Time to be proactive in providing stuff, before the CEO comes asking some hard questions…

As part of a post looking at predictions for 2009, Ross Mayfield of enetrprise wiki provider SocialText presents som interesting figures about making social software projects successful:

Line of Business implementations not only experience growth, but greater success. According to this year’s McKinsey survey on Building the Web 2.0 Enterprise, IT-driven implementations had 60% user dissatisfaction, whereas LoB-driven had 74% satisfaction.  Part of this is vendor selection, but LoB implementations have greater engagement and adoption.  I believe the best approach is to partner LoB with IT, what I once called middlespace, for the benefits of top down and bottom up adoption.

However, at least one group is finding that wikis are slow to catch on internally

John Welsh, of United Business Media has a list of 15 reasons that B2B media should survive the transition to digital. I like 11 and 12 particularly:

11. Clients know they must move their marketing online. They, like the media, are just struggling with the cultural changes necessary.
12. B2B sales teams have a relationship with clients that allows them to mentor them as they learn about digital together.

Naked bloke on a horseMore WIN from my feeds. Ross Mayfield has been posting about the different styles of relationship between users that various web tools promote. One post had this wee gem:

Consider a 1.0 community feature, Forums. Forums are topic-centric instead of people-centric. There isn’t the notion of following people, or leveraging the social network as a filter. You have to sift through what everyone is saying regardless of who they are, which I find tremendously inefficient. This also means that if someone is truly obnoxious you can’t unsubscribe from them.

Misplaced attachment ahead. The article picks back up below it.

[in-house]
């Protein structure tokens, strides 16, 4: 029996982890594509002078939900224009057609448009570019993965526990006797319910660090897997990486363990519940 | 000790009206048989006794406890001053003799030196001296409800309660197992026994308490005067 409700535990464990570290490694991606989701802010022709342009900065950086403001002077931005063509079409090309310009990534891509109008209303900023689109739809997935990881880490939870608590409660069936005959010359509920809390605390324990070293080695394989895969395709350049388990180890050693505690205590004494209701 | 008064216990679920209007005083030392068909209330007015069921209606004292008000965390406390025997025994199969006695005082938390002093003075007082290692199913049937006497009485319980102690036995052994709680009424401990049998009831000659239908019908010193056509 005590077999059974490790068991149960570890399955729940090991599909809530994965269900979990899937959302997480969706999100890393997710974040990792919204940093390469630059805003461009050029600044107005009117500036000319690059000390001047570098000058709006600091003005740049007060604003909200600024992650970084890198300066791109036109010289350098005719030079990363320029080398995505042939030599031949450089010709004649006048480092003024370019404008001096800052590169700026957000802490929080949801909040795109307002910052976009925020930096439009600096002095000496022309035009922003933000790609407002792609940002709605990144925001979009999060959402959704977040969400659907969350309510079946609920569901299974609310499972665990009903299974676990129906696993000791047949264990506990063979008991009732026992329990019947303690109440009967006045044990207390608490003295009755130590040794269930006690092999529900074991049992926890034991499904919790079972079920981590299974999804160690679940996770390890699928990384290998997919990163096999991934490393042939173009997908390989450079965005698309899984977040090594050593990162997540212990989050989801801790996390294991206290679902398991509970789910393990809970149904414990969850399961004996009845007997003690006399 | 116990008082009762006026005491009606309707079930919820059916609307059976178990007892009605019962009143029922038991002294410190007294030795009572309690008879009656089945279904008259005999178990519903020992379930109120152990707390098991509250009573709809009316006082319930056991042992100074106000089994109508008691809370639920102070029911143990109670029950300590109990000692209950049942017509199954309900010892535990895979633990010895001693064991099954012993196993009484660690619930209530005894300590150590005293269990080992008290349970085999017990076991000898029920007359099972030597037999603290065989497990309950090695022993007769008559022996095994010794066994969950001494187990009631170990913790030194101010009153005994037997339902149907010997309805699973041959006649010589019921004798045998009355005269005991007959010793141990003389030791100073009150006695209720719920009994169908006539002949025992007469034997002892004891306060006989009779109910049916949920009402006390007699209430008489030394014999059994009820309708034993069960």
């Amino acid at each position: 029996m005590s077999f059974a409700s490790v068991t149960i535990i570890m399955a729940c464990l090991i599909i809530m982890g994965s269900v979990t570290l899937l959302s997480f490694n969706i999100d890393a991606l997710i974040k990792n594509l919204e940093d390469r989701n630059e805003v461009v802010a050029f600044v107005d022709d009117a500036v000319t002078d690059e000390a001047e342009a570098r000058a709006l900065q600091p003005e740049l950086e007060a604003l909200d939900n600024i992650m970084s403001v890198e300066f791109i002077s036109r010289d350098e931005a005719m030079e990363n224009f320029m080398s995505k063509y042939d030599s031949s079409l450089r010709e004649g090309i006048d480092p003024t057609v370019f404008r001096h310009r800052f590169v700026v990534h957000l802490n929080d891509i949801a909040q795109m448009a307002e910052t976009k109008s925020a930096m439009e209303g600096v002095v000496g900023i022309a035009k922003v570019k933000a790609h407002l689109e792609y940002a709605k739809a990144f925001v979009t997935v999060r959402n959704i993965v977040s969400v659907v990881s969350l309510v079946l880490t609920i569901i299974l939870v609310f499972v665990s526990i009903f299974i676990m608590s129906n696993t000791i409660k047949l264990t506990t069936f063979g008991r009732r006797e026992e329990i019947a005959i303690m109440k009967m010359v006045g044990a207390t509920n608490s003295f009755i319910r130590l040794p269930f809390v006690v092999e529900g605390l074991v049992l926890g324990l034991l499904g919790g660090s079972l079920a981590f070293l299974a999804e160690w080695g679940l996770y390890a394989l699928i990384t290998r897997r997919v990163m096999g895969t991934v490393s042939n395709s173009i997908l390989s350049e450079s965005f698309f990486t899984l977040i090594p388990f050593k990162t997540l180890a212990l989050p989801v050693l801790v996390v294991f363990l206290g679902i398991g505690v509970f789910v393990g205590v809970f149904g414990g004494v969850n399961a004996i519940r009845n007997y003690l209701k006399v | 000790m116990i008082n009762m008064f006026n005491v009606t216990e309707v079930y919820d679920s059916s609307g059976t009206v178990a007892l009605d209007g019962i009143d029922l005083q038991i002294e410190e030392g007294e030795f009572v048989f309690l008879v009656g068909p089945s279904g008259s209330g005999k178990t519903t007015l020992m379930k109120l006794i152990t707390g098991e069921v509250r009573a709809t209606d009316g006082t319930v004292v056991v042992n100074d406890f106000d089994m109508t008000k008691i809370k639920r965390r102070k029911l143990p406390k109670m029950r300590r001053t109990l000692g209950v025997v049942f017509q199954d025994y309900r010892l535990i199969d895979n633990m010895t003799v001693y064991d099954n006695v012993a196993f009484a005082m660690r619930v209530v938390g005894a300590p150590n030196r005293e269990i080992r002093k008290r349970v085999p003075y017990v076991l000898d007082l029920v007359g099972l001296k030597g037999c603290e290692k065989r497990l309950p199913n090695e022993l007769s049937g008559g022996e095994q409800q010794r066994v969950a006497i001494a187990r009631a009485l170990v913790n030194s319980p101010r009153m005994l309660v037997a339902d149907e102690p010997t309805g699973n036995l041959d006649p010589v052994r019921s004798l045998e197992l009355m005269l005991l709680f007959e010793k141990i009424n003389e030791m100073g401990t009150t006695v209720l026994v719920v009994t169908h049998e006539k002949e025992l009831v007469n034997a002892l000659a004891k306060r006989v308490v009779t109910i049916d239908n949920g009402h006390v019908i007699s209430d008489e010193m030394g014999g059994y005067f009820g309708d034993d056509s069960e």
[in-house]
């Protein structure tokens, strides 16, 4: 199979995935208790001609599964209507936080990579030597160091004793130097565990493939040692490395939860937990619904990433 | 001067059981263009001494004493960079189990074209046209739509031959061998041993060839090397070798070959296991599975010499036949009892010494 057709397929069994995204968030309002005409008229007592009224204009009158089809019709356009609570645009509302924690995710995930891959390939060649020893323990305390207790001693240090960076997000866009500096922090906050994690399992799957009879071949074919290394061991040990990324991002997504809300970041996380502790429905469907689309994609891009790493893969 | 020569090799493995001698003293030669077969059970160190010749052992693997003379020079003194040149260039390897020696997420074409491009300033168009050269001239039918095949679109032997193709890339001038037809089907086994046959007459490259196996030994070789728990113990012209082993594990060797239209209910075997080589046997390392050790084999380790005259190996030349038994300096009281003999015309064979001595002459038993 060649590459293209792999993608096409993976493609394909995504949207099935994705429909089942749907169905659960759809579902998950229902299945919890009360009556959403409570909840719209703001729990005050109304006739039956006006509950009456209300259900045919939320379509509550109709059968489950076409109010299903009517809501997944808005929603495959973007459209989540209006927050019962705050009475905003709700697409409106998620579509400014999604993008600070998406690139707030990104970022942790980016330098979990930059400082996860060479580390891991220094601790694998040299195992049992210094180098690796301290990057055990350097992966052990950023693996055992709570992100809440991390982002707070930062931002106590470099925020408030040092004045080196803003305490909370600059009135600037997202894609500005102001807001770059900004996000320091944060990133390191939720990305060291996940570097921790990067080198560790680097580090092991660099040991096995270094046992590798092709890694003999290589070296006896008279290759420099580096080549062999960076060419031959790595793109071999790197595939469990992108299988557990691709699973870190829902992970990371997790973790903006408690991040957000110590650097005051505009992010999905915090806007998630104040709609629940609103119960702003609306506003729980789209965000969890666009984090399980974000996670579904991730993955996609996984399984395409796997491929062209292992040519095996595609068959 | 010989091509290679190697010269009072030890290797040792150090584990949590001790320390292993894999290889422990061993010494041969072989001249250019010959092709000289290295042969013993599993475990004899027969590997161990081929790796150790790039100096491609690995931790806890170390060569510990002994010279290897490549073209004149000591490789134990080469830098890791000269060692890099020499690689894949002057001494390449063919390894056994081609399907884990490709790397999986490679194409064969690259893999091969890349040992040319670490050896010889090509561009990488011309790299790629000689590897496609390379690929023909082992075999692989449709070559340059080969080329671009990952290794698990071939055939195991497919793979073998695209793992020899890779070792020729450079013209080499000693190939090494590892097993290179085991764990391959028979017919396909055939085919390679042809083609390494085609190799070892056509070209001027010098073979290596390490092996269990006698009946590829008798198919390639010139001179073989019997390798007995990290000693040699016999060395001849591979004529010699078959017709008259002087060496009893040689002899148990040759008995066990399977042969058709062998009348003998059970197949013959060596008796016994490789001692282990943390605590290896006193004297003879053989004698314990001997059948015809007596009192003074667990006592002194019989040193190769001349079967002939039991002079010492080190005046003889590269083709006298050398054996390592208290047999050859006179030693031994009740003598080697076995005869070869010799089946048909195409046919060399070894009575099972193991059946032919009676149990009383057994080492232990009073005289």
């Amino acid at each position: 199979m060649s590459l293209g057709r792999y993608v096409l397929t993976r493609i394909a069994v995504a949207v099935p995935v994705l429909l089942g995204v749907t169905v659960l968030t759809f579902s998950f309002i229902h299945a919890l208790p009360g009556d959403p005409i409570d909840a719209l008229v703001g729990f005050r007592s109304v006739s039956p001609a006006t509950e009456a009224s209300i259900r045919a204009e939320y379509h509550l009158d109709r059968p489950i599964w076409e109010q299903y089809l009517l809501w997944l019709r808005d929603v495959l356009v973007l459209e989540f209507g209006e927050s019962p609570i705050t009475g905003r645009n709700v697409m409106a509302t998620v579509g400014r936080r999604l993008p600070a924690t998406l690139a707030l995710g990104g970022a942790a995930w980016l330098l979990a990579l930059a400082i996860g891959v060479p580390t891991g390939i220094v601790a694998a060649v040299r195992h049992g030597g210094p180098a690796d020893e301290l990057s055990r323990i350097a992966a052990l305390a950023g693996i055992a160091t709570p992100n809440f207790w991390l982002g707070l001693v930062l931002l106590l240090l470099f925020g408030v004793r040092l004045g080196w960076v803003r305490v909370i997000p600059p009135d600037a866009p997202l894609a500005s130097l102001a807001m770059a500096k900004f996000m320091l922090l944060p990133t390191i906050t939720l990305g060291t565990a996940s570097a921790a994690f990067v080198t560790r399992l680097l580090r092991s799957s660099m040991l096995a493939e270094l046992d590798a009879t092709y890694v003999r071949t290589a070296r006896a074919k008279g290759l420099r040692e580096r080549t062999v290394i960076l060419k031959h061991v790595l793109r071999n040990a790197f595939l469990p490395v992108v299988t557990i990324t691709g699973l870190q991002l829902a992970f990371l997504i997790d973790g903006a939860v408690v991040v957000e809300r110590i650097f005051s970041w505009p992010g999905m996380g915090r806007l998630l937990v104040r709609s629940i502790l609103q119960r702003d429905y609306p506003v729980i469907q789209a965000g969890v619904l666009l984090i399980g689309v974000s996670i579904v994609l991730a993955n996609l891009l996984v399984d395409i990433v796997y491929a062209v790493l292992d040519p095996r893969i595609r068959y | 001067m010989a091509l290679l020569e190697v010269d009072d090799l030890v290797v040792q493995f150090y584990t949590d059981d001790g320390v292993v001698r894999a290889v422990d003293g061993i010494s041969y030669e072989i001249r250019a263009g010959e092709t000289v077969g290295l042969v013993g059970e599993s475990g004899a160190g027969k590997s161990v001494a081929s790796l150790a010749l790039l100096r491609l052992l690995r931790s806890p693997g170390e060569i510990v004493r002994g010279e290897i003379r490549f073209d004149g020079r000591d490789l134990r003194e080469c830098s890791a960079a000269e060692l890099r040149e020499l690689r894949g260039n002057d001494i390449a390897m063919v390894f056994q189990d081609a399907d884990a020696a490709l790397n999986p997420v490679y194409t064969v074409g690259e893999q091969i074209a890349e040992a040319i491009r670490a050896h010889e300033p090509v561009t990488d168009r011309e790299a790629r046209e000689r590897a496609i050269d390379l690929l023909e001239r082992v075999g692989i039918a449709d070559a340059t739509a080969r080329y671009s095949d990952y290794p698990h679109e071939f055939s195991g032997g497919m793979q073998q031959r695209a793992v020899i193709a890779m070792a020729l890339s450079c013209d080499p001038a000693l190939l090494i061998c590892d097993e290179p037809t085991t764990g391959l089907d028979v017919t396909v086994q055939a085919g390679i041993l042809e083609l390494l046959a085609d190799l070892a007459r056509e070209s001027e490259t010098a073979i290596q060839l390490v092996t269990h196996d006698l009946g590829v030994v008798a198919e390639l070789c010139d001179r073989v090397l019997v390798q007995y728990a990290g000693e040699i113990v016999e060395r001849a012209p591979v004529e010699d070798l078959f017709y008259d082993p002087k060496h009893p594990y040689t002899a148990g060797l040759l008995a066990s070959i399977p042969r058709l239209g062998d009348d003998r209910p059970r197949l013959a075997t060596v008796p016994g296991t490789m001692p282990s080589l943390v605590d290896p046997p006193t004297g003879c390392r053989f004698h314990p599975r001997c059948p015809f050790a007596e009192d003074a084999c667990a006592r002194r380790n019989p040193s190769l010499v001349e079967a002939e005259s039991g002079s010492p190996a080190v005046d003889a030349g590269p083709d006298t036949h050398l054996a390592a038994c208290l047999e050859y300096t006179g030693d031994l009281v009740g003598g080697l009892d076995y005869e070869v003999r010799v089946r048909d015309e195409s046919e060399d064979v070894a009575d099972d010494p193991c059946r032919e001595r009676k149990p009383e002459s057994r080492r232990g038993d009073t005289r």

Now, forums are beginning to evolve away from those roots, by grafting social-network-esque features onto their platforms, so the role of forums is not really the point. The point is that the shift from Web 1.0 to Web 2.0 was the shift from topic-focus to person-focus. That’s why blogs lead the charge – they are a transition technology, in that they’re still (usually) topic-focused, but that the person writing the blog is as important as the topic and often more so. 

However, traditional B2B publishing companies are still, structurally, topic-focused. Our business is built and arranged around topic silos. But people don’t live in topic silos. They have more than one interest, area of expertise and desire to communicate. And the more we try to shove those people into our pre-designated and easy-to-sell (for now) silos, the more we’ll hasten our own demise. 
We need to shift the balance from topic first, person second, to person first and topic second in every element of our publishing process. Until we do that, I don’t think we’ll every escape the trap of sprinkling a wee bit of magic community dust on fundamentally Web 1.0 offerings and wondering why we struggle.